TABLE OF CONTENTS

PRINT April 1986

ON LOCATION

A park grows in Paris. Bernard Tschumi’s La Villette project.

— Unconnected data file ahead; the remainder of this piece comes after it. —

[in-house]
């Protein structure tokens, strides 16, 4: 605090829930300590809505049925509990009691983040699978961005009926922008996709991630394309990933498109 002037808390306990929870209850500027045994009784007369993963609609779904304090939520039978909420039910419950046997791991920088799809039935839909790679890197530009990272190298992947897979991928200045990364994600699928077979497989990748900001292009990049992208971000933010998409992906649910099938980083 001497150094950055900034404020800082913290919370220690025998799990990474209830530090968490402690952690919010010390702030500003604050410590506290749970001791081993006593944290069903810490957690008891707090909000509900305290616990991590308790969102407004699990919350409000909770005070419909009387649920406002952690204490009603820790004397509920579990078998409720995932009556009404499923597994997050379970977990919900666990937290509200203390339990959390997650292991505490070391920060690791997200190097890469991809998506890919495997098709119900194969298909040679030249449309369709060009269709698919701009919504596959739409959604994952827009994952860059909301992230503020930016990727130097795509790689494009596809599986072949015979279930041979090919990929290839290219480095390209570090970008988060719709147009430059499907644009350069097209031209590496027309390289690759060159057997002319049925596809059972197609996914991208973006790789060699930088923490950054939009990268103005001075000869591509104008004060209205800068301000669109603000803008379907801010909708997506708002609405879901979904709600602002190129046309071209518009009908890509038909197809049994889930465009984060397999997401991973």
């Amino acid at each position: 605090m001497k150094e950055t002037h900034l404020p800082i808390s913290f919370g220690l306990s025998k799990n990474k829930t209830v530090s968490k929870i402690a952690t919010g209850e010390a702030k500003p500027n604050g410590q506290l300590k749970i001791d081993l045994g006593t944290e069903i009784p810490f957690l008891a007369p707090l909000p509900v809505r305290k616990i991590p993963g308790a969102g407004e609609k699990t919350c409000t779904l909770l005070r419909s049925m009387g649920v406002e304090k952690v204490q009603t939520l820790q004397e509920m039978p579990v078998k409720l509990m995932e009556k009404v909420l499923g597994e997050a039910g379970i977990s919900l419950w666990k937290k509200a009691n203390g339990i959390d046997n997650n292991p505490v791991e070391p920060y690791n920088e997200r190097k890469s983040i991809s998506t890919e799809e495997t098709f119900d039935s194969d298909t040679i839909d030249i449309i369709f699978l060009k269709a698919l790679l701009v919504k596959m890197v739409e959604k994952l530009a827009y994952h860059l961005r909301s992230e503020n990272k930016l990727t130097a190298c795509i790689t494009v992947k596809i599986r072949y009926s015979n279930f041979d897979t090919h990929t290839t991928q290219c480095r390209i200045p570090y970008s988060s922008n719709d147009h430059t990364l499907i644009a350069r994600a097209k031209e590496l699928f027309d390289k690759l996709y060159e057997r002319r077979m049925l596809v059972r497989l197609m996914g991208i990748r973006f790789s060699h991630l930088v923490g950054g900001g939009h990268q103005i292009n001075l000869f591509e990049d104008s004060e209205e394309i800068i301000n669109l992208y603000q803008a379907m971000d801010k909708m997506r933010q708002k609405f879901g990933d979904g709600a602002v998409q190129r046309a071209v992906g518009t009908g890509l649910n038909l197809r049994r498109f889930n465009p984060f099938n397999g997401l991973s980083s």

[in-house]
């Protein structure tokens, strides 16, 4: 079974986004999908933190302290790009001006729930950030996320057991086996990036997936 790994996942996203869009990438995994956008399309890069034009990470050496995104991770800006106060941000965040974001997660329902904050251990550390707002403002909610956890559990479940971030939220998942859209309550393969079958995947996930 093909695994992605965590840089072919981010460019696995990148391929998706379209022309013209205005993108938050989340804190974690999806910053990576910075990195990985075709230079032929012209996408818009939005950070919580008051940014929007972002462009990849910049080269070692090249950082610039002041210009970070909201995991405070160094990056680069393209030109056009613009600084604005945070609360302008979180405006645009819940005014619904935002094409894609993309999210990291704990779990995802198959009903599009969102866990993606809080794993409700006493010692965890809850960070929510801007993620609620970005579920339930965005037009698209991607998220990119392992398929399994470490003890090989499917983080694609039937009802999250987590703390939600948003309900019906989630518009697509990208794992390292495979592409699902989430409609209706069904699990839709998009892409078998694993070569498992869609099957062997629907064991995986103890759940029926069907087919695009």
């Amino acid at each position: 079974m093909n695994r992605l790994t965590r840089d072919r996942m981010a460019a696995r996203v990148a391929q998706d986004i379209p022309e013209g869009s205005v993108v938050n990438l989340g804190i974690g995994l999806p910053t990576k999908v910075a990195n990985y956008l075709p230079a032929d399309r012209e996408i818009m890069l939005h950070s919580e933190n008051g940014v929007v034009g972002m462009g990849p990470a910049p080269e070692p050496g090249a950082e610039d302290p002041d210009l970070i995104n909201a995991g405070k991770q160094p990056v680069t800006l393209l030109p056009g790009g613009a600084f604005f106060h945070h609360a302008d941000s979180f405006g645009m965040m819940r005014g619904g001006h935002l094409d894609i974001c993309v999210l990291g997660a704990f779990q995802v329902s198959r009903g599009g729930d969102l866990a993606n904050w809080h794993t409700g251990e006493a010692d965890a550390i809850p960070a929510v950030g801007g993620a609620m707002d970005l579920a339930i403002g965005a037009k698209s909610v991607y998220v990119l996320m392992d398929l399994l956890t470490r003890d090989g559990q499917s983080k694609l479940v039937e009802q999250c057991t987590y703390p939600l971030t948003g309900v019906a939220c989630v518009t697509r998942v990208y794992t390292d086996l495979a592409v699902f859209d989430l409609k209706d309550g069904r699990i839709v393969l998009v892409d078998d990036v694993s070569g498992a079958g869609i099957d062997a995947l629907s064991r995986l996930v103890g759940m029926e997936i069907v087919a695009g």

PARIS—Parc de la Villette, an “urban park for the 21st century.” . . . Client: the French government; architect: Bernard Tschumi Architects, Paris/New York. . . . 125 acres in the northeast of the city, a working class neighborhood bordered by a major highway, an industrial canal, and the new Musée des sciences, des techniques et des industries. . . . Method: dissociation and heterogeneity, resulting from the superimposition of three independent systems of points, lines, and surfaces. . . . Points: a grid of 30 three-story buildings, designated as folies (Fr. madness, unreason), which will house the various programmatic functions, including restaurants, cinemas, video workshops, day-care center, bars, etc. The folies are made up of combinations and permutations of different structural elements. Material: bright red porcelain steel. . . . Lines: two covered gallerias, composed of roofed structures supported by kilometer-long beams, which mark the site an X. . . . A long serpentine curve, designated as the “cinematic promenade,” composed of 25 gardens planned in analogy with the frames of a film. Individual garden designers: Dan Flavin, Rebecca Horn, Daniel Buren, John Hejduk, Peter Eisenman and Jacques Derrida, Tony Cragg, Markus Raetz, Ettore Sottsass, Claes Oldenburg et al. . . . Surfaces: large playing, dancing, running fields edged by double-row “lanes” of trees. . . . Access: two subway stations (Porte de la Pantin, Porte de la Villette), said highway, metropolitan streets, Canal de l’Ourcq. . . . Objective: a new model of the park, based on urban disjunction rather than natural unity, and accounting for instability, programmatic madness (folie), and unprogramed events: a place where you could take the running track through the piano bar and skate in the tropical greenhouse. . . . Opening of first phase: mid 1987. . . . Completion date: 1989.